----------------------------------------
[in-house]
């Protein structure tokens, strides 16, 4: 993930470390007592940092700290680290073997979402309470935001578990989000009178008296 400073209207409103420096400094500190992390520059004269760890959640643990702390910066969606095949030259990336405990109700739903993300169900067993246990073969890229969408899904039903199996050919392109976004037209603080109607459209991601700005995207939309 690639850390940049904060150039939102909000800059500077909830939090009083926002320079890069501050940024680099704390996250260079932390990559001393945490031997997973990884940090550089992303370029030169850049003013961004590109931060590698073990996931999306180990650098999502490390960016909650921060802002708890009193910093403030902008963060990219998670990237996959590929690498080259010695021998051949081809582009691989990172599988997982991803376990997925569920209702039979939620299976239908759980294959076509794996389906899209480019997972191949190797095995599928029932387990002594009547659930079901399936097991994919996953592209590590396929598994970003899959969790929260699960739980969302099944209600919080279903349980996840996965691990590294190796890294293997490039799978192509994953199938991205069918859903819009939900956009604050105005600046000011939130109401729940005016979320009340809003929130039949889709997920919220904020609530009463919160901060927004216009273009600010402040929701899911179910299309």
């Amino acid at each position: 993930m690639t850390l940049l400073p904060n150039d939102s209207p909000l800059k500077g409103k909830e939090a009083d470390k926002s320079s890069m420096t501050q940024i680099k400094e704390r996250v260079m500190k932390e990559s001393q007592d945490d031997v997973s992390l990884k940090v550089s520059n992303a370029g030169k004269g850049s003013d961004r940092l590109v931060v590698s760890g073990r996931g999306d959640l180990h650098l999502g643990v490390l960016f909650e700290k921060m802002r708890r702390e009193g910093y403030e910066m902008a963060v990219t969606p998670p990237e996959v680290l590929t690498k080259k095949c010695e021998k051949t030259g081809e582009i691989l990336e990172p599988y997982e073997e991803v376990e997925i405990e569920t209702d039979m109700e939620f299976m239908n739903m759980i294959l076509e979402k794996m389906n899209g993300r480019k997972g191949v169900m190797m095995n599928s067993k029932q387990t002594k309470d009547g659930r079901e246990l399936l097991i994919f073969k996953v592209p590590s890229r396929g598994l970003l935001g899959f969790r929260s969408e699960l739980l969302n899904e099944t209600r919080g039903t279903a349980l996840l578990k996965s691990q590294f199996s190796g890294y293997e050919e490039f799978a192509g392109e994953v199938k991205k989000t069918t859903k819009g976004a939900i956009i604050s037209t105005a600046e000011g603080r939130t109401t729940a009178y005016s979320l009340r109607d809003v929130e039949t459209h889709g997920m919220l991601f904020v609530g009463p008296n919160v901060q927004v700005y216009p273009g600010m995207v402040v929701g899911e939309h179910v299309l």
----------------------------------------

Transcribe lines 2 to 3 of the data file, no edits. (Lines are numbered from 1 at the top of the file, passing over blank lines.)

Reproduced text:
């Protein structure tokens, strides 16, 4: 993930470390007592940092700290680290073997979402309470935001578990989000009178008296 400073209207409103420096400094500190992390520059004269760890959640643990702390910066969606095949030259990336405990109700739903993300169900067993246990073969890229969408899904039903199996050919392109976004037209603080109607459209991601700005995207939309 690639850390940049904060150039939102909000800059500077909830939090009083926002320079890069501050940024680099704390996250260079932390990559001393945490031997997973990884940090550089992303370029030169850049003013961004590109931060590698073990996931999306180990650098999502490390960016909650921060802002708890009193910093403030902008963060990219998670990237996959590929690498080259010695021998051949081809582009691989990172599988997982991803376990997925569920209702039979939620299976239908759980294959076509794996389906899209480019997972191949190797095995599928029932387990002594009547659930079901399936097991994919996953592209590590396929598994970003899959969790929260699960739980969302099944209600919080279903349980996840996965691990590294190796890294293997490039799978192509994953199938991205069918859903819009939900956009604050105005600046000011939130109401729940005016979320009340809003929130039949889709997920919220904020609530009463919160901060927004216009273009600010402040929701899911179910299309």
């Amino acid at each position: 993930m690639t850390l940049l400073p904060n150039d939102s209207p909000l800059k500077g409103k909830e939090a009083d470390k926002s320079s890069m420096t501050q940024i680099k400094e704390r996250v260079m500190k932390e990559s001393q007592d945490d031997v997973s992390l990884k940090v550089s520059n992303a370029g030169k004269g850049s003013d961004r940092l590109v931060v590698s760890g073990r996931g999306d959640l180990h650098l999502g643990v490390l960016f909650e700290k921060m802002r708890r702390e009193g910093y403030e910066m902008a963060v990219t969606p998670p990237e996959v680290l590929t690498k080259k095949c010695e021998k051949t030259g081809e582009i691989l990336e990172p599988y997982e073997e991803v376990e997925i405990e569920t209702d039979m109700e939620f299976m239908n739903m759980i294959l076509e979402k794996m389906n899209g993300r480019k997972g191949v169900m190797m095995n599928s067993k029932q387990t002594k309470d009547g659930r079901e246990l399936l097991i994919f073969k996953v592209p590590s890229r396929g598994l970003l935001g899959f969790r929260s969408e699960l739980l969302n899904e099944t209600r919080g039903t279903a349980l996840l578990k996965s691990q590294f199996s190796g890294y293997e050919e490039f799978a192509g392109e994953v199938k991205k989000t069918t859903k819009g976004a939900i956009i604050s037209t105005a600046e000011g603080r939130t109401t729940a009178y005016s979320l009340r109607d809003v929130e039949t459209h889709g997920m919220l991601f904020v609530g009463p008296n919160v901060q927004v700005y216009p273009g600010m995207v402040v929701g899911e939309h179910v299309l």